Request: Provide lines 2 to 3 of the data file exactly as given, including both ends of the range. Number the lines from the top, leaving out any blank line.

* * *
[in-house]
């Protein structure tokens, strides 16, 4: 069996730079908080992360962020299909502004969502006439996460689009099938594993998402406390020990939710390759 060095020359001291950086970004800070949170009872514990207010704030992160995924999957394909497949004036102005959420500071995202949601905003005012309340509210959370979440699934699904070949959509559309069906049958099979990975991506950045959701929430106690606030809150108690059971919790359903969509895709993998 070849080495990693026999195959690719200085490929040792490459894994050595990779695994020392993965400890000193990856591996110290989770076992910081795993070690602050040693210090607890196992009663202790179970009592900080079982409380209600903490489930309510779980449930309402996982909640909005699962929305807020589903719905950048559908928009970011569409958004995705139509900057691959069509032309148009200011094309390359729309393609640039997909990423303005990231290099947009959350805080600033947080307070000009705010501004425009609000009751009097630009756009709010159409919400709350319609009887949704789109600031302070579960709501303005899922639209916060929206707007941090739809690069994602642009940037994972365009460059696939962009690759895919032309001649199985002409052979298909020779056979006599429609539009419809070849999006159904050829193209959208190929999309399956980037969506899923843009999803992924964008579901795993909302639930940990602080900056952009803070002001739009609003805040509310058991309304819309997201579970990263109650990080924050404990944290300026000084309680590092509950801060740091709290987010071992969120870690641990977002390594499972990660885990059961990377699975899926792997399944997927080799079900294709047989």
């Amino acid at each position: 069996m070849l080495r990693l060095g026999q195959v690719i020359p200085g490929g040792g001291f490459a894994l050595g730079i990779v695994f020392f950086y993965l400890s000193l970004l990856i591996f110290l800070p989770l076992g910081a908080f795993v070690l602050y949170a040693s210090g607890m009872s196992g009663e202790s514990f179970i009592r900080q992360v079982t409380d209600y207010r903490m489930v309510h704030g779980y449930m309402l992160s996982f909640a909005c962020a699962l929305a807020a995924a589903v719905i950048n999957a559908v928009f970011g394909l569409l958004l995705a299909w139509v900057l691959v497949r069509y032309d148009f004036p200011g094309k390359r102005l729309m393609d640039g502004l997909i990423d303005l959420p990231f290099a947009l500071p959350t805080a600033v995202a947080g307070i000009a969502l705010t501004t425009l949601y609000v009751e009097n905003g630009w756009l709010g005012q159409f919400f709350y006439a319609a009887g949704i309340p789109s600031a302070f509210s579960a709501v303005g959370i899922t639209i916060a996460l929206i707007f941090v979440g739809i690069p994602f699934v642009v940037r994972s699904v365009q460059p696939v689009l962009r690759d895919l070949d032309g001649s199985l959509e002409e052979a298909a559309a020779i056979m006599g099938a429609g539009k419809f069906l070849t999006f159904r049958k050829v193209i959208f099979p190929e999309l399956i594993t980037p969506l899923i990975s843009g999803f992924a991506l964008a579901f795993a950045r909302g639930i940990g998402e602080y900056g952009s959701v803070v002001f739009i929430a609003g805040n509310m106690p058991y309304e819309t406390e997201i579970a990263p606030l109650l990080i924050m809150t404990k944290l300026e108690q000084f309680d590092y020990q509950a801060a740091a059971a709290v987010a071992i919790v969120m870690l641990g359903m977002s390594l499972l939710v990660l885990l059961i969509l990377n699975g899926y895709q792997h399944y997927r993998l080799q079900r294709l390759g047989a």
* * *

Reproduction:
């Protein structure tokens, strides 16, 4: 069996730079908080992360962020299909502004969502006439996460689009099938594993998402406390020990939710390759 060095020359001291950086970004800070949170009872514990207010704030992160995924999957394909497949004036102005959420500071995202949601905003005012309340509210959370979440699934699904070949959509559309069906049958099979990975991506950045959701929430106690606030809150108690059971919790359903969509895709993998 070849080495990693026999195959690719200085490929040792490459894994050595990779695994020392993965400890000193990856591996110290989770076992910081795993070690602050040693210090607890196992009663202790179970009592900080079982409380209600903490489930309510779980449930309402996982909640909005699962929305807020589903719905950048559908928009970011569409958004995705139509900057691959069509032309148009200011094309390359729309393609640039997909990423303005990231290099947009959350805080600033947080307070000009705010501004425009609000009751009097630009756009709010159409919400709350319609009887949704789109600031302070579960709501303005899922639209916060929206707007941090739809690069994602642009940037994972365009460059696939962009690759895919032309001649199985002409052979298909020779056979006599429609539009419809070849999006159904050829193209959208190929999309399956980037969506899923843009999803992924964008579901795993909302639930940990602080900056952009803070002001739009609003805040509310058991309304819309997201579970990263109650990080924050404990944290300026000084309680590092509950801060740091709290987010071992969120870690641990977002390594499972990660885990059961990377699975899926792997399944997927080799079900294709047989």
């Amino acid at each position: 069996m070849l080495r990693l060095g026999q195959v690719i020359p200085g490929g040792g001291f490459a894994l050595g730079i990779v695994f020392f950086y993965l400890s000193l970004l990856i591996f110290l800070p989770l076992g910081a908080f795993v070690l602050y949170a040693s210090g607890m009872s196992g009663e202790s514990f179970i009592r900080q992360v079982t409380d209600y207010r903490m489930v309510h704030g779980y449930m309402l992160s996982f909640a909005c962020a699962l929305a807020a995924a589903v719905i950048n999957a559908v928009f970011g394909l569409l958004l995705a299909w139509v900057l691959v497949r069509y032309d148009f004036p200011g094309k390359r102005l729309m393609d640039g502004l997909i990423d303005l959420p990231f290099a947009l500071p959350t805080a600033v995202a947080g307070i000009a969502l705010t501004t425009l949601y609000v009751e009097n905003g630009w756009l709010g005012q159409f919400f709350y006439a319609a009887g949704i309340p789109s600031a302070f509210s579960a709501v303005g959370i899922t639209i916060a996460l929206i707007f941090v979440g739809i690069p994602f699934v642009v940037r994972s699904v365009q460059p696939v689009l962009r690759d895919l070949d032309g001649s199985l959509e002409e052979a298909a559309a020779i056979m006599g099938a429609g539009k419809f069906l070849t999006f159904r049958k050829v193209i959208f099979p190929e999309l399956i594993t980037p969506l899923i990975s843009g999803f992924a991506l964008a579901f795993a950045r909302g639930i940990g998402e602080y900056g952009s959701v803070v002001f739009i929430a609003g805040n509310m106690p058991y309304e819309t406390e997201i579970a990263p606030l109650l990080i924050m809150t404990k944290l300026e108690q000084f309680d590092y020990q509950a801060a740091a059971a709290v987010a071992i919790v969120m870690l641990g359903m977002s390594l499972l939710v990660l885990l059961i969509l990377n699975g899926y895709q792997h399944y997927r993998l080799q079900r294709l390759g047989a």